What does all of this mean for a filmmaker? Simply pumping up the contrast in the grade is not the answer. Contrast should be built into the lighting, and used to reveal and enhance form and depth. The importance of good production design, or at least good locations, should not be overlooked; shooting in a friend’s white-walled flat will kill your contrast and your cinematic look stone dead. 

A shot of mine from “Forever Alone”, a short film where I was struggling to get a cinematic look out of the white-walled location.

Above all, remember that story – and telling that story in the most visually appropriate way – is the essence of cinema. In the end, that is what makes a film truly cinematic.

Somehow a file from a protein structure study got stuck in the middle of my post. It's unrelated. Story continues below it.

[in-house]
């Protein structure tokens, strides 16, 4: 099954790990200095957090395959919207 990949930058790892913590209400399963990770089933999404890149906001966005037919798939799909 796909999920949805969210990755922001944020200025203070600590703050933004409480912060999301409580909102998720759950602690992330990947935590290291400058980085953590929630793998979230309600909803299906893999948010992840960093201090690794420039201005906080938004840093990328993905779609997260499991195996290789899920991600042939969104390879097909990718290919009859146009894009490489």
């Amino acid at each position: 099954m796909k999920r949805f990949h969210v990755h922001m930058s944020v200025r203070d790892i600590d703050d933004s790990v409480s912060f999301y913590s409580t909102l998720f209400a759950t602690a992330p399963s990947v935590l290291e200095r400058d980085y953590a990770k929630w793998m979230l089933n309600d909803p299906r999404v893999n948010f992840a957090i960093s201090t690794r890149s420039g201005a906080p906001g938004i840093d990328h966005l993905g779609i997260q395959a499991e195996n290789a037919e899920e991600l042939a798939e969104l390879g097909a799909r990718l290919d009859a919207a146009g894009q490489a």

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What Does “Cinematic” Mean?

Lensing Ren – episode 2

Here’s my video breaking down the cinematography of episode two of Ren: The Girl with the Mark. This week I discuss lighting Ren’s house, tweaking wide-shot lighting for close-ups, and depth of field.

Here is the lighting plan for Ren’s house:

Rens-house-1080

And here is a video blog from the set of Ren’s house:

Check out the article I wrote during the shoot about lighting Ren and Dagron’s house if you’re still hungry for details.

If you want to know more about using kinoflos as indirect window light, have a look at Lighting Technique #3: The Window Wrap.

Want to know more about Depth of Field? This post will give you the basics.

Check back next Saturday for another instalment of Lensing Ren, and meanwhile watch the next episode of Ren itself from Tuesday at 8pm GMT at rentheseries.com

Lensing Ren – episode 2

Giving Yourself Somewhere to Go

On the recce for The Second Shepherd's Play. Photo: Douglas Morse
On the recce for The Second Shepherd’s Play. Photo: Douglas Morse